06 Sep Responsible Link Building – How To Recognize And Avoid PBNs
I get it – you want backlinks because backlinks are awesome. They arm your website with much-needed “link juice” that gives you more credibility with Google, and which helps you climb the SERPs. Backlinks are also a great way to drive more traffic.
One snag: PBNs.
PBNs can be pretty nasty things. Known as Private Blog Networks, they’re typically run by nefarious individuals who use them to pass link juice between several of their own blogs.
The thing is that Google doesn’t take too kindly to this kind of thing and – when it spots a bad PBN – will punish it.
And it will also punish those sites the PBN is linking out to, such as yours.
See, when you’re on the hunt for backlinks, you need to put quality over quantity. Spammy sites like bad PBNs won’t benefit you in the slightest. They will harm you and can cause a decrease in your rankings.
And they definitely won’t grant you more exposure to your targeted audience.
Let’s take a look at how to recognize and avoid PBNs.
Bad Website Design
Typically, this is the biggest clue that you’ve got a PBN on your hands.
No blogger who’s creating a “pyramid scheme” of blogs to get rich off quickly is going to take the time and effort needed to create beautiful websites each time. Instead, they’ll take the easy option and throw together a simply – even poorly – designed website that’s low in quality.
It shouldn’t take you too long to figure out when a website looks badly designed. A quick glance will suffice, and if your gut is telling you that this is a PBN, it probably is.
Bad Backlink Profile
If you want to, you can check the backlink profile of any website. How? All you need to do is download an SEO tool that comes with such a feature. SpyFu is one tool in question that lets you “spy” on what other websites are up to, including their backlink profile.
If a website is legit, it will have a good backlink profile. If it’s a PBN, it will have a bad backlink profile.
But what’s a bad backlink profile?
Typically, PBNs are based on recently expired domains. What the PBN is doing is taking advantage of all the old links that are linking to the old website.
And what this means is that there’ll likely be a whole load of irrelevant and broken links in there.
Low to Non-Existent Organic Traffic
What are you looking to achieve from your backlinks campaign? More traffic and more link juice, right?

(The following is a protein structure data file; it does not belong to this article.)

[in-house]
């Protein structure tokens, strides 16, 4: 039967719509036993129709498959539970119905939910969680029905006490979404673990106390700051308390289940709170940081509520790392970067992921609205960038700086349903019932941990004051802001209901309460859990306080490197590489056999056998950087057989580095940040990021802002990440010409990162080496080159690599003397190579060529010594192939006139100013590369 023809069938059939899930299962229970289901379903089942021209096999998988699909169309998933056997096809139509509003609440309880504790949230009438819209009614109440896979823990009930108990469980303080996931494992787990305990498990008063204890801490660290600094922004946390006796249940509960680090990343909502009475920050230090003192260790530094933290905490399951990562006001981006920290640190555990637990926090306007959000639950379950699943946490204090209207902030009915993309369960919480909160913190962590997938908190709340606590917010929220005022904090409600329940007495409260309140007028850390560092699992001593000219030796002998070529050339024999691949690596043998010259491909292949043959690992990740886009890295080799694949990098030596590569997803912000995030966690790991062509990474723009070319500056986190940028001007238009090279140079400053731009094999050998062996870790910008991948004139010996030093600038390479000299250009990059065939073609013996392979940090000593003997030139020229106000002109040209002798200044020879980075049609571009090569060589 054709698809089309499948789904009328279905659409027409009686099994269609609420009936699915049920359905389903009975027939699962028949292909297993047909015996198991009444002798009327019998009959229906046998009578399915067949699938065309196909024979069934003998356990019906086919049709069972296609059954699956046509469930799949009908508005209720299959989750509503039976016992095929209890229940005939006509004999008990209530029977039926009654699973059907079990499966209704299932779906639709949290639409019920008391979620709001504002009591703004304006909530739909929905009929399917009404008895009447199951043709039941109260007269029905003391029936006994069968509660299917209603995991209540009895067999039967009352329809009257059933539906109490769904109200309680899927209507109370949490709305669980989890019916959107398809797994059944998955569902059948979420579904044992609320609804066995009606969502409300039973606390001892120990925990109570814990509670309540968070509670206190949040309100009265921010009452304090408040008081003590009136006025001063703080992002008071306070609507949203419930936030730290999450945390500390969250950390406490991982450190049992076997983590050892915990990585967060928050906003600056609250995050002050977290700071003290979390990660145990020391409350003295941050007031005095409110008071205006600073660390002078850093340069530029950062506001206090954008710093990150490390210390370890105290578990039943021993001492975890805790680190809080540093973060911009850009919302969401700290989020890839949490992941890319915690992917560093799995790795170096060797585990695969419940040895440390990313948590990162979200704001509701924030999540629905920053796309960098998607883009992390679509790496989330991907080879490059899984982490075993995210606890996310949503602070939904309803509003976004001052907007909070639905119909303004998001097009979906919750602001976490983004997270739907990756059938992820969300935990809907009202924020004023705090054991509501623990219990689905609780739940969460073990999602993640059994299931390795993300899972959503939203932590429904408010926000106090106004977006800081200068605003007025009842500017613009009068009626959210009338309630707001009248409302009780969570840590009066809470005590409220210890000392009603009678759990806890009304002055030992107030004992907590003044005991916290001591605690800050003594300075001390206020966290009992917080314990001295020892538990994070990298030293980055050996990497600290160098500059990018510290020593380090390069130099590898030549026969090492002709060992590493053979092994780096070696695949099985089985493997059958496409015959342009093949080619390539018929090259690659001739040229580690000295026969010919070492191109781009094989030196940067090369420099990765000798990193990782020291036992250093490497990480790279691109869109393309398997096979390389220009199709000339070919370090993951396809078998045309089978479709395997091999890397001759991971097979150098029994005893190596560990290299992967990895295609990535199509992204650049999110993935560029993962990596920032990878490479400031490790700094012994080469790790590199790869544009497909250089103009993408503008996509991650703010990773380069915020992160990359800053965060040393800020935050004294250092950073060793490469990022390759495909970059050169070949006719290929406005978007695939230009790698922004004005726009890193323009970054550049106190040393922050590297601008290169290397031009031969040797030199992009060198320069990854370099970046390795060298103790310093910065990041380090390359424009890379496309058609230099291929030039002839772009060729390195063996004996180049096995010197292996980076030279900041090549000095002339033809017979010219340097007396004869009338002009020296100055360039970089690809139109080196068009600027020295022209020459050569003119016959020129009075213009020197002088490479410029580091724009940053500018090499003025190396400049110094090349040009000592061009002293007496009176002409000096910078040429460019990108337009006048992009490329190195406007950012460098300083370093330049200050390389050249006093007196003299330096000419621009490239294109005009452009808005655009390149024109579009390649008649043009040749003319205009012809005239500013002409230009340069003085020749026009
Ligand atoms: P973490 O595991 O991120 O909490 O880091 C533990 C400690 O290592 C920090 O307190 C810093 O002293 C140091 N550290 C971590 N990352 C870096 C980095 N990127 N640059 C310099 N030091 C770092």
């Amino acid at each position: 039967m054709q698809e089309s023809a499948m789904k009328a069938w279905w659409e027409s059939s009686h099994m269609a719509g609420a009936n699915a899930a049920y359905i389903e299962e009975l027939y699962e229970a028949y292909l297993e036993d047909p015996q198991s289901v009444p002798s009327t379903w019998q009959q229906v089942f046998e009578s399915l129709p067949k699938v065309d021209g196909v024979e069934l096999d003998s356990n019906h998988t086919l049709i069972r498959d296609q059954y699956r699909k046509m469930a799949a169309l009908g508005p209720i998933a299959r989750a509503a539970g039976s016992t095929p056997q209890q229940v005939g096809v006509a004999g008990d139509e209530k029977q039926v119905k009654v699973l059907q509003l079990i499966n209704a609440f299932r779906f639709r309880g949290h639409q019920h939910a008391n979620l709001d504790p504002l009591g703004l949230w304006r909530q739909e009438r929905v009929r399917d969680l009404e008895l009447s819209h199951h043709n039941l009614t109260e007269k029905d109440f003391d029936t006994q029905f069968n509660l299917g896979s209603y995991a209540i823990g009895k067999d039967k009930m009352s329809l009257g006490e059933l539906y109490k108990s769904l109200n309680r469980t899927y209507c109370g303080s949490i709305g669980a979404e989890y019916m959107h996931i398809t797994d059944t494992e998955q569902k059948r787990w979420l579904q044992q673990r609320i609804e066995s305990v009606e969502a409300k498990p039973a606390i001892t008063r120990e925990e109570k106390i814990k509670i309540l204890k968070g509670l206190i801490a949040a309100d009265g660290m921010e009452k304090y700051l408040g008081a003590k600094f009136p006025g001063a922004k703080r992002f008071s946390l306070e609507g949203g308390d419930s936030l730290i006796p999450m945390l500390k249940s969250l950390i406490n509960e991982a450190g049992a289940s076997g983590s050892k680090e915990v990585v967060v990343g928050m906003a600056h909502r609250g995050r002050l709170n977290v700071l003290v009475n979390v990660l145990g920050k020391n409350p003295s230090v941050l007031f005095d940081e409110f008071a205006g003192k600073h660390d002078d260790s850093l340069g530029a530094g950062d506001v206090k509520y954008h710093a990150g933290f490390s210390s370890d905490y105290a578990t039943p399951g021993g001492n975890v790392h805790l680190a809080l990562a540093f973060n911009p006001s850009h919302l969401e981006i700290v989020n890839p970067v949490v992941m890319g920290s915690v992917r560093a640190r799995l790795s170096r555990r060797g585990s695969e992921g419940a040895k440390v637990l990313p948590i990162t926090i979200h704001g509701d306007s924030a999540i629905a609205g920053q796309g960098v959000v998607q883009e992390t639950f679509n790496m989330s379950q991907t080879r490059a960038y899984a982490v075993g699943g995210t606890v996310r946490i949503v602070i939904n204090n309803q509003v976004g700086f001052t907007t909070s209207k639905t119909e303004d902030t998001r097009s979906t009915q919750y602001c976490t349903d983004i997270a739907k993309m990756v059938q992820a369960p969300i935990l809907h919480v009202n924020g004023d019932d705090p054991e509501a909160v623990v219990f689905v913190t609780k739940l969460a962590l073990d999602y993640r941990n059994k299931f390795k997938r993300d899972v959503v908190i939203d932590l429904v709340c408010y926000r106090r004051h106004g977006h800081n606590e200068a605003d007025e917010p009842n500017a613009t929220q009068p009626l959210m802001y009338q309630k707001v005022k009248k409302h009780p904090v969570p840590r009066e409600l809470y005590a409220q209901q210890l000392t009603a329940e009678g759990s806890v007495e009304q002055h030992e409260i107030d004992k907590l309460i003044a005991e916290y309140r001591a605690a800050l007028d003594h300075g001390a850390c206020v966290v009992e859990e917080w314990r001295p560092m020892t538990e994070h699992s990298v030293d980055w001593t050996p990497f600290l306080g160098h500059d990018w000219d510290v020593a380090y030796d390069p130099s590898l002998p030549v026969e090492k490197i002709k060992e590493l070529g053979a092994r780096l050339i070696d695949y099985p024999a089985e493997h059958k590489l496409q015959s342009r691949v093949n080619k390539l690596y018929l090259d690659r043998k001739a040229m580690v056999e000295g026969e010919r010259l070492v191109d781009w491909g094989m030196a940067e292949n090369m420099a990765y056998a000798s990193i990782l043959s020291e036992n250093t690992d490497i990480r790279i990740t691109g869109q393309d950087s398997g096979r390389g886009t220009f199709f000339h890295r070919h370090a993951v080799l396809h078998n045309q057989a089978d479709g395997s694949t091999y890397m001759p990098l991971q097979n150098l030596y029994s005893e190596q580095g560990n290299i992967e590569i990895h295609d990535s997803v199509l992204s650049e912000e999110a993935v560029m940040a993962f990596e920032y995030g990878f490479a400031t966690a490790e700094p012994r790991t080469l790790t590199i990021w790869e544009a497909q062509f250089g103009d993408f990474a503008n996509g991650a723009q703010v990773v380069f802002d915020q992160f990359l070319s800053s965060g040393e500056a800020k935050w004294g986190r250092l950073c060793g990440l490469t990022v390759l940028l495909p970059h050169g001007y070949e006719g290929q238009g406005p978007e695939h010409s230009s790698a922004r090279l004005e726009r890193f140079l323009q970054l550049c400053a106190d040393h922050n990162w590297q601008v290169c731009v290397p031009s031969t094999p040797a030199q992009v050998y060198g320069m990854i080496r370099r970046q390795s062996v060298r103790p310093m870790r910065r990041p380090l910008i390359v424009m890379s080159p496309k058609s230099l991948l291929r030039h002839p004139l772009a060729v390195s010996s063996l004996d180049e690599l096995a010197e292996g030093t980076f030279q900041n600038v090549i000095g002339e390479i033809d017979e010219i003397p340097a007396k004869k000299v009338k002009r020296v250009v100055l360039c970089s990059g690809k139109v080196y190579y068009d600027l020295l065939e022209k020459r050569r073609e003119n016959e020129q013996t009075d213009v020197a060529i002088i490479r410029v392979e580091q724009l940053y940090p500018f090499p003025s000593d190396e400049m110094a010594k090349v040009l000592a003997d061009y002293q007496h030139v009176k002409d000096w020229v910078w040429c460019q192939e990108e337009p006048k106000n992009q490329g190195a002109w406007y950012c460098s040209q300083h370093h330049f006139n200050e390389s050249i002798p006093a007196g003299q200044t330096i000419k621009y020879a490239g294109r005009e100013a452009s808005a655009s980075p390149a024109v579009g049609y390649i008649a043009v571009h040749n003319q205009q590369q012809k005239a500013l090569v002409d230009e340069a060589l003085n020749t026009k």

In that case, you’ll need to guest blog on websites that are driving lots of organic traffic.
Sadly, this generally isn’t the case for PBNs. Instead, PBNs are notorious for having zero traffic.
Sometimes, they have a bit of traffic, but it’s often very low.
How do you find this information out? SimilarWeb is a Chrome extension that lets you check estimated traffic data.
Poor Guest Content
Like you, there are other guest bloggers out there who are looking for more links.
But unlike you, not all of these bloggers will have the same desire for responsible links.
And they might not even be very good at writing. All they want are those links and they don’t care how they get them.
As such, posting low-value content to a PBN that literally offers nothing to the reader is their bag. If you spot a blog where the content is really poor and offers zero value, it’s highly likely that this is a PBN.
And this is key because Google ranks content better when it provides value to the reader.
No Social Media Accounts
Anyone running a PBR racket isn’t going to have the time to execute a gorgeous website design – and they’re also not going to have the time to put together social media accounts for each blog.
Imagine the time and effort involved in that when all you want is cash right now.
As such, if you can’t find a single trace of a blog on social media, you should be very suspicious. Because let’s face it, every legit business is now on social media.
Covers a Wide Variety of Topics That Aren’t Even Related
Let’s imagine I want to guest blog about marketing on a website in order to boost my online profile and cement my position as an expert.
I find a marketing website on Google that sounds good, check it out … and then discover all kinds of topics, from marketing to real estate to gardening.
This will hardly help me reach my target audience, so I bail out.
Legit websites are aimed at specific demographics. PBNs don’t care who comes to visit. All that matters is that they visit
Lastly, I want to point out that a website can fit one of the above criteria, but that doesn’t automatically mean it’s a PBN. Just because traffic is low, for example, that doesn’t mean the site is a PBN.
A PBN typically has all or most of the above red flags, which means you need to use the above as a checklist as you perform your due diligence. Good luck!